July 28, 2022 8:00 am Published by Leave your thoughts

Welcome to EXPlay, (Explain & Play) the review series where we care not for scores but tell it how it is when it comes to every game we get our hands on, whilst also taking the time to include some lengthy gameplay, to give you the reader, the chance to shape your own impressions and views whilst watching and reading. In this instalment, we’re covering Coromon by developer, TRAGsoft.

Coromon: (The Explanation)

Being the formidable behemoth that it is, as a franchise Pokémon has completely taken the world by storm. From card games to anime, mangas, movies and an army of video games across a multitude of platforms, Pokémon is well and truly everywhere and that’s just the officially branded stuff. Being such an inspiration concept, Pokémon has served as inspiration for plenty of monster taming games in recent years and now we can add another game to the list, Coromon.

Out now on Nintendo Switch after a lengthy delay, the time has come for an adventure that feels like something straight from an official Pokémon game. Welcome to Velua, home to a curious world, home to perplexing puzzles, varied landscapes, turn-based battles, a villainous organization that would give Team Rocket a run for their money and a ghastly threat which threatens all who call Velua home. Of course, before any of this can truly get underway, players must first go through the game’s customizable options to fabricate their ideal protagonist before being allowed to become the latest Battle Researcher to work for Lux Solis.

Now if the paragraph above has you hooked, splendid! For Coromon really is a delightful tale, which to some frustration has some pacing issues, especially nearer to the beginning of the game as it can take a while for the game’s story to properly get underway due to the required amount of grinding to level up and evolve your chosen Coromon in the first few areas of the game. Once you find your stride, however, things can get underway at a steady pace that rewards the players with a satisfying conclusion.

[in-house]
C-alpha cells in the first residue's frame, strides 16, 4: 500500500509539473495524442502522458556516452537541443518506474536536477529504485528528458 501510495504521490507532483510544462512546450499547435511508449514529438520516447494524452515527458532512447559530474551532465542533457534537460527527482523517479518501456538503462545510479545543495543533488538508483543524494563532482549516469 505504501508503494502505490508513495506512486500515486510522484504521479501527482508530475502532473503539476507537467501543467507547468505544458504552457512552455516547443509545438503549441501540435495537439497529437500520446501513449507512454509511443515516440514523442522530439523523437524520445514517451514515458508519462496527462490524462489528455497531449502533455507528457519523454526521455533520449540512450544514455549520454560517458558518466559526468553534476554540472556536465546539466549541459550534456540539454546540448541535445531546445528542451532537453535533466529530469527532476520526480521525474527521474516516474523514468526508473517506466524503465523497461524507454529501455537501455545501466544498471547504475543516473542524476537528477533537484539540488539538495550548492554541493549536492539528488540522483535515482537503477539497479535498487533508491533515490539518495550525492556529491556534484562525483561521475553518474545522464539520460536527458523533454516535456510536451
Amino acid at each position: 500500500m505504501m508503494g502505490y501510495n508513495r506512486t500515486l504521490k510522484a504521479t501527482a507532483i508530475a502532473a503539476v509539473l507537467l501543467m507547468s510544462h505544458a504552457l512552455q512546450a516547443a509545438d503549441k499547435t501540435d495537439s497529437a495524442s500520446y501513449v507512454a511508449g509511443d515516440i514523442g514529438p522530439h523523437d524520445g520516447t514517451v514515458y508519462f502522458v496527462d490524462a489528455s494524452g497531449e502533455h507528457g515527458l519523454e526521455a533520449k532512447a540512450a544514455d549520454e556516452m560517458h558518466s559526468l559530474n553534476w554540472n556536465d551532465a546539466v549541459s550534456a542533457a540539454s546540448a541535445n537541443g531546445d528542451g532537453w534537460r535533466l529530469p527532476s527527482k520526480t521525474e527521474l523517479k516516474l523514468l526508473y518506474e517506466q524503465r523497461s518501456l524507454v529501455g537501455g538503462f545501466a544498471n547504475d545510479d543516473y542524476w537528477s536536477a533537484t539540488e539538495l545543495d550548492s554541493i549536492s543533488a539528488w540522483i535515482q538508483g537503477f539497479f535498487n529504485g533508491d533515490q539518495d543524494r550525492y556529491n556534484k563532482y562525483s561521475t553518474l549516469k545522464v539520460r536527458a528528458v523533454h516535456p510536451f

In terms of gameplay, for the most part, Coromon is a carbon copy of the series of games it takes inspiration from. As a Battle Researcher, players can explore the world of Velua, engage in battles against fellow researchers, encounter wild Coromon that when weakened, can be caught in Spinners and added to your team of six, or sent off to storage and replacing TMs, is a gauntlet, which, once the correct module has been added, allows players to use useful abilities.

There’s even 114 different Coromon to be caught, each with their own specific typing, thirteen in total with seven being elemental and six being skilled based. Type advantages are crucial to victory and with no dual-typing present, it does mean players need to take on a more strategic approach when it comes to their team, as a singular line-up of six will not see you emerge victorious in every battle you undertake. Instead, you will need to allow yourself to form an attachment to at least one Coromon for each type and ensure they are all levelled up where possible, to make sure the tide of battle is always in your favour.

While this can be viewed as one of the game’s few negatives, I for one like the notion the game compels players to try out at least 13 different monsters, but then it also compels them to not settle for who they catch either, as on top of the basic 114 available, there are also three types of each Coromon, thanks to those that are Standard, Potent and Perfect, with Perfect and Potent Coromon, appearing in alternate colours, comparable to shiny forms, whilst also boasting better potential for higher stats.